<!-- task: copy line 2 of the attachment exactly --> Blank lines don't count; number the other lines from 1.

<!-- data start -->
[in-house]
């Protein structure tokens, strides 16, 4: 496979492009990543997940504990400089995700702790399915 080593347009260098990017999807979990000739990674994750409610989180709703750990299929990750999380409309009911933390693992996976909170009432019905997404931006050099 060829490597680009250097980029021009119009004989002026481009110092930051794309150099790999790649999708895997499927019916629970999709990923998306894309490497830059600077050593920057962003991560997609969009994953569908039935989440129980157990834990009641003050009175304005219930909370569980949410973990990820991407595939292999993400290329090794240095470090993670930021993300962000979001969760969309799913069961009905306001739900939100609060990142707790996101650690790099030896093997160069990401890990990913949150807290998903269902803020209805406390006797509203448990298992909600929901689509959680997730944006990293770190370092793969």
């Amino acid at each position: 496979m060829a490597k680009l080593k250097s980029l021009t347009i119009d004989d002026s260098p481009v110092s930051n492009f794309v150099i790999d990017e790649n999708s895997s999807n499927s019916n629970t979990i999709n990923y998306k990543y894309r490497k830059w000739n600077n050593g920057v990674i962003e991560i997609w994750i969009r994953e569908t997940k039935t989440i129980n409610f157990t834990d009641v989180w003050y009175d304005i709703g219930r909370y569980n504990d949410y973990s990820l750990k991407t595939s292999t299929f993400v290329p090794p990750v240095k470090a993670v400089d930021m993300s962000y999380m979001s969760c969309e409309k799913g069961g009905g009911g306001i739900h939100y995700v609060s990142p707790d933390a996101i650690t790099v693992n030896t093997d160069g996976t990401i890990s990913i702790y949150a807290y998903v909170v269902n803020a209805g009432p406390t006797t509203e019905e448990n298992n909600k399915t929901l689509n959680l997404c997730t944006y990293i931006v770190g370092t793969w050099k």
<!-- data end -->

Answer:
């Protein structure tokens, strides 16, 4: 496979492009990543997940504990400089995700702790399915 080593347009260098990017999807979990000739990674994750409610989180709703750990299929990750999380409309009911933390693992996976909170009432019905997404931006050099 060829490597680009250097980029021009119009004989002026481009110092930051794309150099790999790649999708895997499927019916629970999709990923998306894309490497830059600077050593920057962003991560997609969009994953569908039935989440129980157990834990009641003050009175304005219930909370569980949410973990990820991407595939292999993400290329090794240095470090993670930021993300962000979001969760969309799913069961009905306001739900939100609060990142707790996101650690790099030896093997160069990401890990990913949150807290998903269902803020209805406390006797509203448990298992909600929901689509959680997730944006990293770190370092793969």